Monday, February 27, 2012

The Gifted Program (Why Poems Fail)

A poem can fail because you're too close to it. Or you so desperately want to say something that you trip over your own words. Sometimes, ironically, you're the worst person to tell your own story. This is a poem that doesn't quite work the way I wanted it to. I'm hoping it will come around again with some new insights because I want to tell this story. 

The Gifted Program at Byron
Elementary School

Was two isolated makehift cubicles
Shoved into one corner
Under a map of Antarctica where me
And Michael  Robinson 
Studied humanity

Antarctica is the place where 
Special people go,
 Ms. Stieglitz said

We spent the year alternately
Being President, Vice President
Ulitimately declaring anarchy
Though the mordent precision
Of our isolated obrbit
Assured nothing would ever be
Out of place

They fed us Animal Farm, 
Rice crispy treats,
All the loneliness the "special" 
Amongst us deserve as they learned
To make more and more elaborate
Dunce caps out of papier mache

You designed something I can't 
Even pronounce, died last week

Maybe you've gone back to Antarctica

I hear they need an Ambassador

Sunday, February 26, 2012

Wooly Bully

     Not every poem spins off the assembly line blemish free. Sometimes a poem just never assumes the form you had imagined for it. There are numerous reasons why a poem fails. Trying to do too much, starting with a weak inspiration, failing to concentrate and capitalize on the original dose of creative inspiration, writing just for the sake of writing instead of waiting for the force of the Muse's call. This poem started with a really good and interesting idea. I heard an NPR story about a Wooly Mammoth who was moved from a position where its backside was the first thing visitors saw when they entered the museum in Ohio to a more forward facing position. Everything about that scenario seemed to make for a clever poem, but then I started to write. In this case the poetic failing was probably a combination of just writing to write and trying to expand what is really more of just an idea into a poem. I still like the idea as the basis for a poem and it wouldn't surprise me if any of the 1000 or so poets in the world capable of writing a poem that would be included in the The Best American Poetry anthology does so, but it won't be me.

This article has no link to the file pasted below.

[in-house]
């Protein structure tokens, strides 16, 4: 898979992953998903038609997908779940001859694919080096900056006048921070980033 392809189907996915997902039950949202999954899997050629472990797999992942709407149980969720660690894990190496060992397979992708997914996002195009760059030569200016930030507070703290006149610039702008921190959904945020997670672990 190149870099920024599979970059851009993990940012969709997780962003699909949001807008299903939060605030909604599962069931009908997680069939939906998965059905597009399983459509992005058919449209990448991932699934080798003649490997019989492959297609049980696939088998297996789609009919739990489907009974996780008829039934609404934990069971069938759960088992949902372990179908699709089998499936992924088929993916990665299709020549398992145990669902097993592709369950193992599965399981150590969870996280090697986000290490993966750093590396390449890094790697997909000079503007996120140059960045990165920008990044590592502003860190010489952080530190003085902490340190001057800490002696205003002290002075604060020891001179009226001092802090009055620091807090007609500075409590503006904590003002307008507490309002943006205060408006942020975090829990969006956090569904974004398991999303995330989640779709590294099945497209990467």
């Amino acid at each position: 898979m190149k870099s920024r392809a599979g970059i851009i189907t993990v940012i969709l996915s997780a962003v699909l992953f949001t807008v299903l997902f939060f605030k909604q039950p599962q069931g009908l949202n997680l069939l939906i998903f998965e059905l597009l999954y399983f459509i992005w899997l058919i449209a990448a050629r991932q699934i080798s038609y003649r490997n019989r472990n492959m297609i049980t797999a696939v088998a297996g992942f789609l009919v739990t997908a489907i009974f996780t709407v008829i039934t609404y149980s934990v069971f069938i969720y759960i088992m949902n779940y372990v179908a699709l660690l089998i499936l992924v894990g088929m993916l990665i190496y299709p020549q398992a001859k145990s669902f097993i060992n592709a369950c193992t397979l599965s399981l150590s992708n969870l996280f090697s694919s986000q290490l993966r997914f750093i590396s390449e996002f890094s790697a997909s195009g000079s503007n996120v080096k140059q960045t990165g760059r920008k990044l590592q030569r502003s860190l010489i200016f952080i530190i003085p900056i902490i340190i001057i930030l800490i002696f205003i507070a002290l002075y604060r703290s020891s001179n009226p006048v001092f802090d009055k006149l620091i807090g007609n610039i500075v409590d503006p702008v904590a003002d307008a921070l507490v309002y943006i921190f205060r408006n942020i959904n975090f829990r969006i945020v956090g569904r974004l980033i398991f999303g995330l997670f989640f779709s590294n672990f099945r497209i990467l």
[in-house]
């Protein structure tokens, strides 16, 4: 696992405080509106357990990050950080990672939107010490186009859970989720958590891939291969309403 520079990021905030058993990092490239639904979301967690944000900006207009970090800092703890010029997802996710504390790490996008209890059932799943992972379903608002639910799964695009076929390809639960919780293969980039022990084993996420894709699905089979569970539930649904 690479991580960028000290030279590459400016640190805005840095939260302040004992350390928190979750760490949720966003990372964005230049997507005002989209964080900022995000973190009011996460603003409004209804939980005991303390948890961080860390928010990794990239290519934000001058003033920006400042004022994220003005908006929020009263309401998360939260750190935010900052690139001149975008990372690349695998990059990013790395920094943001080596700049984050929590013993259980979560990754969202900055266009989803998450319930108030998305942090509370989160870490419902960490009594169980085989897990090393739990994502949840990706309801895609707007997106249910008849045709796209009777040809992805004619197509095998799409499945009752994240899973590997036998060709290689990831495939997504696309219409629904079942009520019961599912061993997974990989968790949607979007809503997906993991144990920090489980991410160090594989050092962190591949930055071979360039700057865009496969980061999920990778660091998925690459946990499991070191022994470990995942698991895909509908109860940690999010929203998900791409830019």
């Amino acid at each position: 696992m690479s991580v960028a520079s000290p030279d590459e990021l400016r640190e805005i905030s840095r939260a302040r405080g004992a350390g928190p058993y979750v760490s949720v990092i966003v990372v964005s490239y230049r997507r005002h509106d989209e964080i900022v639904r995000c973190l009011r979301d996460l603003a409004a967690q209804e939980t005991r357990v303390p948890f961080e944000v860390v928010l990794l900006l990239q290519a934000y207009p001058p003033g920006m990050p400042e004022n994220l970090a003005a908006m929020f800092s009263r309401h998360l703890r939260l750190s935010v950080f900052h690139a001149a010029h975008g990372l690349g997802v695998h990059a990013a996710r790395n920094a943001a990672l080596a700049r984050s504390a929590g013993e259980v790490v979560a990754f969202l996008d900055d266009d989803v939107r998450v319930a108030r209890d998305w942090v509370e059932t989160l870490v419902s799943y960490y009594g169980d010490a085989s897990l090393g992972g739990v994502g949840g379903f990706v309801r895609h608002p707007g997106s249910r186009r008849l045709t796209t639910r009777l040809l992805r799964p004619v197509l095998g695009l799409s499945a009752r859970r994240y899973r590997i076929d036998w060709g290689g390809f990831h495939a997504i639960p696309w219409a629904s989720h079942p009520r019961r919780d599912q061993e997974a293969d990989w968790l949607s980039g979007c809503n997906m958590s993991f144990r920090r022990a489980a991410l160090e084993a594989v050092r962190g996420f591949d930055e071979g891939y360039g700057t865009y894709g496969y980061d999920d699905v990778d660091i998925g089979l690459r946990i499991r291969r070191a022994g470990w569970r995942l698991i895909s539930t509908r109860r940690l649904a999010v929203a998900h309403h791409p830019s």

Wooly Bully

But what better way to enter this
Chamber of antiquity but ass-backwards,
Inviting the citizenry of Ohio to come on,
Take a look around, buy a souvenir
Made of cheap plastic?

Soon, disassembled and reassembled
Bone by bone, Conway the Mastadon
Will make the 10,000 year turn to the East
And greet visitors to the Ohio Historical Society
Face to face.

Forcing the sentimental amongst us to long
For the olden days when history was still
Showing us its wooly ass.

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